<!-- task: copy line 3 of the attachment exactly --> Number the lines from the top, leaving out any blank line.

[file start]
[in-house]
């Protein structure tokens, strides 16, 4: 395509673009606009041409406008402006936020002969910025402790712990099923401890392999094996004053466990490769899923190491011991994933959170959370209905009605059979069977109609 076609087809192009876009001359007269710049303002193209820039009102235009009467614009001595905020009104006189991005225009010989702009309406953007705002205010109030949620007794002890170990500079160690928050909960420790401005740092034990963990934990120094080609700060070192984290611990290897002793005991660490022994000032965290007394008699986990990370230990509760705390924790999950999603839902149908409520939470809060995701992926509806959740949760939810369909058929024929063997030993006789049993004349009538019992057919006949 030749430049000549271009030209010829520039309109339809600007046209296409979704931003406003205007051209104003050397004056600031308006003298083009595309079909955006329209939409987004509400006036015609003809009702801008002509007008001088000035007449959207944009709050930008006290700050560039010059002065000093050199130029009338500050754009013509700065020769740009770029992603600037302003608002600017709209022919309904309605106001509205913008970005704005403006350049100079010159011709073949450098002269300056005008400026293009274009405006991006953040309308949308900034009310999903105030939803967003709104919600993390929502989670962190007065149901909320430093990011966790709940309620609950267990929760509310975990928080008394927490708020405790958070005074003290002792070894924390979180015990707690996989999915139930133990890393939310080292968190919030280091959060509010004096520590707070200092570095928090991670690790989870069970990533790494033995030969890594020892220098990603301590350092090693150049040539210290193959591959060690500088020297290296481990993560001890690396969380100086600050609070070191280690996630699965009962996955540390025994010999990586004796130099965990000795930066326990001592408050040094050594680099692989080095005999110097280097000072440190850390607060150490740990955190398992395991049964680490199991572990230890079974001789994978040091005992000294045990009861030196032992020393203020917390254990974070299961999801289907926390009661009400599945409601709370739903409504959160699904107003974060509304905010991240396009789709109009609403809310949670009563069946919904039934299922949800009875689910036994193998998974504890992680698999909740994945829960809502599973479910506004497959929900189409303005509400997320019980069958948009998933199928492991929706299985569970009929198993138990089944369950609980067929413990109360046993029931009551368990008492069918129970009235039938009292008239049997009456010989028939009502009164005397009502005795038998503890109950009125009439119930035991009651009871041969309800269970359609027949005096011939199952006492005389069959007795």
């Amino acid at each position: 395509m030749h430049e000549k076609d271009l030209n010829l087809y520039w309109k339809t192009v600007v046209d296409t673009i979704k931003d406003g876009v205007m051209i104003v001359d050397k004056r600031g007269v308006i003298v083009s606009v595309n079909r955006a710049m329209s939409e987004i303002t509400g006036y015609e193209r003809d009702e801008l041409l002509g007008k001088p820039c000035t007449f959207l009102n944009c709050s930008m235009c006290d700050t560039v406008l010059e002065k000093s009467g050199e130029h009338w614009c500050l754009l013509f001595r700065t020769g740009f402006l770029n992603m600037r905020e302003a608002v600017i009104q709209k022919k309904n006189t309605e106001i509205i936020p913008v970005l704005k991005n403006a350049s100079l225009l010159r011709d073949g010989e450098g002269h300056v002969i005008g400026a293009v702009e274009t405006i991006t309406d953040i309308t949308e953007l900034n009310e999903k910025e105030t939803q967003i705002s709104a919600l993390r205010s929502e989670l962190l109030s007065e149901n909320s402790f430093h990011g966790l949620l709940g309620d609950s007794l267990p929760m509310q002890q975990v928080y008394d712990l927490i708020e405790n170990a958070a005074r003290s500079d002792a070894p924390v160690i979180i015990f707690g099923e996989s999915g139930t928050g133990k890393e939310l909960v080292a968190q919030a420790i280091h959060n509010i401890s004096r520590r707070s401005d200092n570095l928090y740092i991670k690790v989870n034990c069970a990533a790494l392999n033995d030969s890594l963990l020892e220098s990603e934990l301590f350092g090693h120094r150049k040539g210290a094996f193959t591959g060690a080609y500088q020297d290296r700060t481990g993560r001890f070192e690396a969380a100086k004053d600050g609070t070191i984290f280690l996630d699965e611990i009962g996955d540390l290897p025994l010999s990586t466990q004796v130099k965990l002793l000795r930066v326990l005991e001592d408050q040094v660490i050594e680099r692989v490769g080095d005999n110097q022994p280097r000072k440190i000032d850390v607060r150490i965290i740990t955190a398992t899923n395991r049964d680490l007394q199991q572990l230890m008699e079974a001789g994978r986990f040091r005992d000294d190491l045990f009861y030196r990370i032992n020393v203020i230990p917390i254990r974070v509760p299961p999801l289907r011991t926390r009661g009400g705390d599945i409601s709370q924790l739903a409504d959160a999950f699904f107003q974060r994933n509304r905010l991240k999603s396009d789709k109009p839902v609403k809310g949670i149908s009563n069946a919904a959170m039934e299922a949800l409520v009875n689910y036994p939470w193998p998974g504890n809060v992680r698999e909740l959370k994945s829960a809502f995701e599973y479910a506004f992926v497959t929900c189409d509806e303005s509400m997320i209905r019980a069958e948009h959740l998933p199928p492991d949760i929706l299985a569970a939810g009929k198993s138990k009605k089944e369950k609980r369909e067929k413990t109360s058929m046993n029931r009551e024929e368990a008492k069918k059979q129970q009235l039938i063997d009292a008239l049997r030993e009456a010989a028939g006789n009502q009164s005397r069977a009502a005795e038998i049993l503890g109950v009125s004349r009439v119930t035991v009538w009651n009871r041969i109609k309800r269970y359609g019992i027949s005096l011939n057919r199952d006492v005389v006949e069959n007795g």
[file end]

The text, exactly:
């Amino acid at each position: 395509m030749h430049e000549k076609d271009l030209n010829l087809y520039w309109k339809t192009v600007v046209d296409t673009i979704k931003d406003g876009v205007m051209i104003v001359d050397k004056r600031g007269v308006i003298v083009s606009v595309n079909r955006a710049m329209s939409e987004i303002t509400g006036y015609e193209r003809d009702e801008l041409l002509g007008k001088p820039c000035t007449f959207l009102n944009c709050s930008m235009c006290d700050t560039v406008l010059e002065k000093s009467g050199e130029h009338w614009c500050l754009l013509f001595r700065t020769g740009f402006l770029n992603m600037r905020e302003a608002v600017i009104q709209k022919k309904n006189t309605e106001i509205i936020p913008v970005l704005k991005n403006a350049s100079l225009l010159r011709d073949g010989e450098g002269h300056v002969i005008g400026a293009v702009e274009t405006i991006t309406d953040i309308t949308e953007l900034n009310e999903k910025e105030t939803q967003i705002s709104a919600l993390r205010s929502e989670l962190l109030s007065e149901n909320s402790f430093h990011g966790l949620l709940g309620d609950s007794l267990p929760m509310q002890q975990v928080y008394d712990l927490i708020e405790n170990a958070a005074r003290s500079d002792a070894p924390v160690i979180i015990f707690g099923e996989s999915g139930t928050g133990k890393e939310l909960v080292a968190q919030a420790i280091h959060n509010i401890s004096r520590r707070s401005d200092n570095l928090y740092i991670k690790v989870n034990c069970a990533a790494l392999n033995d030969s890594l963990l020892e220098s990603e934990l301590f350092g090693h120094r150049k040539g210290a094996f193959t591959g060690a080609y500088q020297d290296r700060t481990g993560r001890f070192e690396a969380a100086k004053d600050g609070t070191i984290f280690l996630d699965e611990i009962g996955d540390l290897p025994l010999s990586t466990q004796v130099k965990l002793l000795r930066v326990l005991e001592d408050q040094v660490i050594e680099r692989v490769g080095d005999n110097q022994p280097r000072k440190i000032d850390v607060r150490i965290i740990t955190a398992t899923n395991r049964d680490l007394q199991q572990l230890m008699e079974a001789g994978r986990f040091r005992d000294d190491l045990f009861y030196r990370i032992n020393v203020i230990p917390i254990r974070v509760p299961p999801l289907r011991t926390r009661g009400g705390d599945i409601s709370q924790l739903a409504d959160a999950f699904f107003q974060r994933n509304r905010l991240k999603s396009d789709k109009p839902v609403k809310g949670i149908s009563n069946a919904a959170m039934e299922a949800l409520v009875n689910y036994p939470w193998p998974g504890n809060v992680r698999e909740l959370k994945s829960a809502f995701e599973y479910a506004f992926v497959t929900c189409d509806e303005s509400m997320i209905r019980a069958e948009h959740l998933p199928p492991d949760i929706l299985a569970a939810g009929k198993s138990k009605k089944e369950k609980r369909e067929k413990t109360s058929m046993n029931r009551e024929e368990a008492k069918k059979q129970q009235l039938i063997d009292a008239l049997r030993e009456a010989a028939g006789n009502q009164s005397r069977a009502a005795e038998i049993l503890g109950v009125s004349r009439v119930t035991v009538w009651n009871r041969i109609k309800r269970y359609g019992i027949s005096l011939n057919r199952d006492v005389v006949e069959n007795g």